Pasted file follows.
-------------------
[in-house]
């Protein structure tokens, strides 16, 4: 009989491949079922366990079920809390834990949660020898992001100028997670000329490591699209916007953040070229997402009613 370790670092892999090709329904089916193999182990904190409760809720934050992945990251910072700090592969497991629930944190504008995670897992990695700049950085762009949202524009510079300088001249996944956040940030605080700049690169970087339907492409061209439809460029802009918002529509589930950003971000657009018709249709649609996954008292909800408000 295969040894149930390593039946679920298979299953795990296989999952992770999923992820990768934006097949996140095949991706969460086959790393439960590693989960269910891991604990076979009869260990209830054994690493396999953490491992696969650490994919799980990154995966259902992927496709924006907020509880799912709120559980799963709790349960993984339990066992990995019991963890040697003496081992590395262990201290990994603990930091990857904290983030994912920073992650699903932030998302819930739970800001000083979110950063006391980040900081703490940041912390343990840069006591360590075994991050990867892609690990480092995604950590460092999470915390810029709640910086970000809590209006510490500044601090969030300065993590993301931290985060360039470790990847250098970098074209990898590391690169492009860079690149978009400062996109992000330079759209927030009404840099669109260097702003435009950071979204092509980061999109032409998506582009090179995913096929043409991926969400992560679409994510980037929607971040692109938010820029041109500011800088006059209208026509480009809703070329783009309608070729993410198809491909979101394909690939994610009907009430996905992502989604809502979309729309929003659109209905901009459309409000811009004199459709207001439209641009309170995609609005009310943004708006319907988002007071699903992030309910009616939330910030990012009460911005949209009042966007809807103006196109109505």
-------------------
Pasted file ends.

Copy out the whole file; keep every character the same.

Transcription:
[in-house]
């Protein structure tokens, strides 16, 4: 009989491949079922366990079920809390834990949660020898992001100028997670000329490591699209916007953040070229997402009613 370790670092892999090709329904089916193999182990904190409760809720934050992945990251910072700090592969497991629930944190504008995670897992990695700049950085762009949202524009510079300088001249996944956040940030605080700049690169970087339907492409061209439809460029802009918002529509589930950003971000657009018709249709649609996954008292909800408000 295969040894149930390593039946679920298979299953795990296989999952992770999923992820990768934006097949996140095949991706969460086959790393439960590693989960269910891991604990076979009869260990209830054994690493396999953490491992696969650490994919799980990154995966259902992927496709924006907020509880799912709120559980799963709790349960993984339990066992990995019991963890040697003496081992590395262990201290990994603990930091990857904290983030994912920073992650699903932030998302819930739970800001000083979110950063006391980040900081703490940041912390343990840069006591360590075994991050990867892609690990480092995604950590460092999470915390810029709640910086970000809590209006510490500044601090969030300065993590993301931290985060360039470790990847250098970098074209990898590391690169492009860079690149978009400062996109992000330079759209927030009404840099669109260097702003435009950071979204092509980061999109032409998506582009090179995913096929043409991926969400992560679409994510980037929607971040692109938010820029041109500011800088006059209208026509480009809703070329783009309608070729993410198809491909979101394909690939994610009907009430996905992502989604809502979309729309929003659109209905901009459309409000811009004199459709207001439209641009309170995609609005009310943004708006319907988002007071699903992030309910009616939330910030990012009460911005949209009042966007809807103006196109109505």